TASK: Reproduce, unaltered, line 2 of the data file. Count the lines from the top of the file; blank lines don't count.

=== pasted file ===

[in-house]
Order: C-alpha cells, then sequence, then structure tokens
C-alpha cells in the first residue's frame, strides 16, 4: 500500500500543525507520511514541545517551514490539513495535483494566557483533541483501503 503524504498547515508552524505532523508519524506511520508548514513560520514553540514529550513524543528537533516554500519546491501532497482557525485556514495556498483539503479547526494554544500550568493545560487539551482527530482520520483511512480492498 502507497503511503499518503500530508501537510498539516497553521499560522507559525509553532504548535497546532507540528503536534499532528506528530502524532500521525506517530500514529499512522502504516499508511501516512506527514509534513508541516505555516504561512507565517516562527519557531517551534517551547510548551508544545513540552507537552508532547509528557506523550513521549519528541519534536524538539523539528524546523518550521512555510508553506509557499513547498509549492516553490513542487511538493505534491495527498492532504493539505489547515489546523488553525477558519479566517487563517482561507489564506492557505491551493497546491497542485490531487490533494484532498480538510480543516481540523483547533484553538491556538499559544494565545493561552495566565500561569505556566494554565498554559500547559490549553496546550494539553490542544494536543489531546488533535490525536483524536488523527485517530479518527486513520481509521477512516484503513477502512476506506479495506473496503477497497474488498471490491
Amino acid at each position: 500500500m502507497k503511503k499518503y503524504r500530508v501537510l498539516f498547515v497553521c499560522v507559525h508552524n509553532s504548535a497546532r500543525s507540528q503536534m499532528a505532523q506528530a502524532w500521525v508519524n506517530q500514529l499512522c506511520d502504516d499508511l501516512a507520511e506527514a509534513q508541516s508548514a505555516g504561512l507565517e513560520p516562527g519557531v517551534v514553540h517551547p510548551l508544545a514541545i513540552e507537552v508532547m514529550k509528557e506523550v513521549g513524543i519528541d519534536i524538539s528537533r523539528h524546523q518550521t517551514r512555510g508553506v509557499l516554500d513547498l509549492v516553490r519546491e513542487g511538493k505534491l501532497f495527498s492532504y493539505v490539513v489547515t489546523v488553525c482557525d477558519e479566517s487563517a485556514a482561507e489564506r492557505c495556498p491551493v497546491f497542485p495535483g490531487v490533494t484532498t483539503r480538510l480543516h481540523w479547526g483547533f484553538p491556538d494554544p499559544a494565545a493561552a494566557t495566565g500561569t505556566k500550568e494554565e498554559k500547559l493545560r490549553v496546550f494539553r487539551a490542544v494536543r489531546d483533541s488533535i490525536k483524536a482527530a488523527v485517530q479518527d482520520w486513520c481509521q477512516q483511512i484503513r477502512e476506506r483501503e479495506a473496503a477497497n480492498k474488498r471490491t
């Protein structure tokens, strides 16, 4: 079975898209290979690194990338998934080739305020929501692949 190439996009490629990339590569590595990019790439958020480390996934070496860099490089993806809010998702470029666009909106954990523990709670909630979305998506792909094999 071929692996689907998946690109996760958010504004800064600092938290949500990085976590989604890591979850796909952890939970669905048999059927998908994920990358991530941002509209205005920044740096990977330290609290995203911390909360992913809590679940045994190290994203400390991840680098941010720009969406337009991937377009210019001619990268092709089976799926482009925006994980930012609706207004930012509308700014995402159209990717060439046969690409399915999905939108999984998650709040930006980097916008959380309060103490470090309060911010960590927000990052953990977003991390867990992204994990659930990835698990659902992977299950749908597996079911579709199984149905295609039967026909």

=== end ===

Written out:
Order: C-alpha cells, then sequence, then structure tokens